Furthermore, I suppose you could argue that having a social media profile but not contributing is in itself a mechanism to promote my identity.

      Thanks for your comment – it’s given me even more to think about it.

      Liked by 1 person

  2. Hi Callum,

    Thanks for an interesting discussion of the ideas around native/resident etc. I particularly like your comparison of the technical knowledge assumed of each one, which I feel is one of the most lacking areas of Prensky’s work. Simply because one does not choose to be resident on the Web doesn’t mean they don’t have the required technical skills. Indeed, in my experience of more technical people, I find often due to their technical knowledge they can be less likely to be resident on the Web (privacy issues etc.).

    You touch on your own position on the scale from visitor to resident. However, could you expand on that? Do you feel you’re are more of a visitor in the workplace for example? Or within different social groups?

    Finally, to what extent do you find the visitor/resident idea helpful as a paradigm for interacting with the Web? I think we can all agree it is better that Pensky’s natives. I would argue that any simplification of the complex interaction of actors both online and offline transcends any simple 1-dimensional scale.

    Thanks again,

    Liked by 1 person

    1. Hi Mark,

      Thanks for the positive comments on my post.

      Yes, I’d say I’m definitely more of a visitor in the workplace. I’m currently writing my dissertation and I tend to access papers that I’ve previously read to find certain information before disconnecting – mainly to avoid distraction. Despite this, I’ve definitely had experiences of operating in resident mode in the workplace. Last year I enrolled on the ‘Power of social media’ MOOC which encouraged discussions through comments to help aid the learning process. So I think context is key.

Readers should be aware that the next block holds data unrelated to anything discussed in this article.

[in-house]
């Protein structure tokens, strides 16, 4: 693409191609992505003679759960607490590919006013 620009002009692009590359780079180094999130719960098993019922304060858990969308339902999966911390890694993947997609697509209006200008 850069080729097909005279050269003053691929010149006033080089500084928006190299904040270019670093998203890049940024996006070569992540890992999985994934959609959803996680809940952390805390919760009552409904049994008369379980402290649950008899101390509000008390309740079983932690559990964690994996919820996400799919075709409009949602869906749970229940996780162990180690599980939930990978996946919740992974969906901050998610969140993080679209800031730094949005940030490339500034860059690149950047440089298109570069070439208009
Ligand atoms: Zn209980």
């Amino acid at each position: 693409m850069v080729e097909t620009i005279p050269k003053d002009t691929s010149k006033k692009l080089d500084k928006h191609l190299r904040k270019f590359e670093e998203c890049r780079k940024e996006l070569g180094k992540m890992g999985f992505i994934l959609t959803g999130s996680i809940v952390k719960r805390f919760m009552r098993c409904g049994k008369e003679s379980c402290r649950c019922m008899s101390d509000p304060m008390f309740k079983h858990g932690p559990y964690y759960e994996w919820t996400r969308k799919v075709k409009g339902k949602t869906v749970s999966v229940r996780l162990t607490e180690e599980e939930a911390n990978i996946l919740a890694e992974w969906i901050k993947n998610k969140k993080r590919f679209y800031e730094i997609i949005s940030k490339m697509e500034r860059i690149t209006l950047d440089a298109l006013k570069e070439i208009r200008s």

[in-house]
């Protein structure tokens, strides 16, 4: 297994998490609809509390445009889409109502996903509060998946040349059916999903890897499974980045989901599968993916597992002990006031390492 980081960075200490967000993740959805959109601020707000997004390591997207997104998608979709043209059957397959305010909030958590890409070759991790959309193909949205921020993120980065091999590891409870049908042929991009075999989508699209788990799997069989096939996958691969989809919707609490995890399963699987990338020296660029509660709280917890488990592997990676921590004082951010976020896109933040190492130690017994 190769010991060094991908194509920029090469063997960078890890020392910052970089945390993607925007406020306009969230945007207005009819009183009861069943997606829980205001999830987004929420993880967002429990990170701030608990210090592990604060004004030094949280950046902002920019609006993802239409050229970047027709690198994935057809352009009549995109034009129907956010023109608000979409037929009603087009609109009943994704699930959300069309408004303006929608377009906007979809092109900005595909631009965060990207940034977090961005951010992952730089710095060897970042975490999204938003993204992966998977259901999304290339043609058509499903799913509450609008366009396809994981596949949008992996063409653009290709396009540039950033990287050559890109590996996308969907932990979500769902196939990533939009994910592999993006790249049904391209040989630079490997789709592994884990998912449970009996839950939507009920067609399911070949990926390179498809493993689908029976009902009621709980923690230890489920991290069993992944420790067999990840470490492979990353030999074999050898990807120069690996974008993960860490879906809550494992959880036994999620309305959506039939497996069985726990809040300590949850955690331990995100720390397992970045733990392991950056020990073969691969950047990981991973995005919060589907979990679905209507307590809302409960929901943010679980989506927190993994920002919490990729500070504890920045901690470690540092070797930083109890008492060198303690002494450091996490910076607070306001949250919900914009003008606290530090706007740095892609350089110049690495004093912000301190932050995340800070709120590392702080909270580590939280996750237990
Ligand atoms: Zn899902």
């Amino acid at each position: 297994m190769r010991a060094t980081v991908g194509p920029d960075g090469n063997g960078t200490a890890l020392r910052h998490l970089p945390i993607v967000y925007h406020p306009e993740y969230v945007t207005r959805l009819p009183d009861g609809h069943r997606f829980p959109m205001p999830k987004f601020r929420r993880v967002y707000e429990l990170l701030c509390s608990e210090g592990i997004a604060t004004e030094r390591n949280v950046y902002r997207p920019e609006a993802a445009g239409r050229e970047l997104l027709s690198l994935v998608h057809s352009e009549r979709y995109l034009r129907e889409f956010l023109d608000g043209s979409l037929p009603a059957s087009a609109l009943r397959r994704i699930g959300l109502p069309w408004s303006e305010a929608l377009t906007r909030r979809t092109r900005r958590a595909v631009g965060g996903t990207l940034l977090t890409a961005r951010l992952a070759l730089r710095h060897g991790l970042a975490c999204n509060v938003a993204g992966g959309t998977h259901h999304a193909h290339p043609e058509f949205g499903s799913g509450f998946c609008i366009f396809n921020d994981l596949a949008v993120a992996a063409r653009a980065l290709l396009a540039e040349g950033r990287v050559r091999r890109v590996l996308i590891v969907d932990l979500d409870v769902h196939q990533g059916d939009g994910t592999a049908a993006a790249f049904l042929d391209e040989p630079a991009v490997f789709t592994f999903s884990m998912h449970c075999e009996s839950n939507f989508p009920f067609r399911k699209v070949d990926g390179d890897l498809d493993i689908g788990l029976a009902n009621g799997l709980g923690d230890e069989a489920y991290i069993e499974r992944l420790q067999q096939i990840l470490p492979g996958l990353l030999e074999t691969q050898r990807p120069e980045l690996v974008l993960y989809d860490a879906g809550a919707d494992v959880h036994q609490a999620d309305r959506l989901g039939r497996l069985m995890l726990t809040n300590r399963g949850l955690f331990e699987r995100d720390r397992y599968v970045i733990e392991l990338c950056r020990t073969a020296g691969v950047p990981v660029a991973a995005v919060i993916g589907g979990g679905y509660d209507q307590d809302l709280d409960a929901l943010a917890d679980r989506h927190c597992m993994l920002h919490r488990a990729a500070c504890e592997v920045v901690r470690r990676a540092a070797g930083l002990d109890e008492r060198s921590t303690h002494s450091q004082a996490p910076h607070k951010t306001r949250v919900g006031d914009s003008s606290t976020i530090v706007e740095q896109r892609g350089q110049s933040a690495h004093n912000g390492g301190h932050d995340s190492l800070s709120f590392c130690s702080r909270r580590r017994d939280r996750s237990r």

I find the visitor/resident model is particularly helpful, primarily due to the “continuum” proposed by White & Cornu. I agree that interaction with the web transcends any simple scale but the continuum certainly offers a less rigid distinction than Prensky’s work. I feel it moves away from the suggestion that we will all behave similarly online in the future.

      Thanks again


      Liked by 1 person

      1. Hi Callum,

        Thanks for your reply.

        Some interesting points around the use of the Web for academic work. However, I wonder if you would support an increased use of the resident style in academic work. Imagine, for instance, a social network for academics (say for example Would you find benefit from such a service in your in that work?

        Also, I agree with you on the use of these definitions and distinctions for describing people’s interaction on the Web. As with any model of the real world, there is necessarily some simplification involved.



  3. Hello Callum, first of all I would like to congratulate you on your first post. I have found while reading your passage that it was very easy for me to follow your thoughts as you had a very straightforward structure. The examples that you have included at the end have further enhanced this understanding. It made your points more clear.

    A suggestion, that I would have for your future posts would be to attempt to create your own graphics instead of copying images from websites. You could learn some new skill sets and it would further personalise your page. Another suggestion would be to carry out more research regarding your topic choice to make your posts more credible.

    I really enjoyed how you engaged your readers with a question towards the end of your post and when you explained your own web user experience.

    Keep up the good work.


    Liked by 1 person

    1. Hi Sharon,
      Thanks for the comment. I’m glad you enjoyed reading the post.

      Creating my own graphics is definitely something I’ll be looking to do in the future. I’m particularly looking forward to learning how to use Powtoon and how I could incorporate it into my posts. I too think the post could have benefited from some further research material.

      Thanks again for your feedback.

      Liked by 1 person

Leave a Reply

Fill in your details below or click an icon to log in: Logo

You are commenting using your account. Log Out /  Change )

Google+ photo

You are commenting using your Google+ account. Log Out /  Change )

Twitter picture

You are commenting using your Twitter account. Log Out /  Change )

Facebook photo

You are commenting using your Facebook account. Log Out /  Change )

Connecting to %s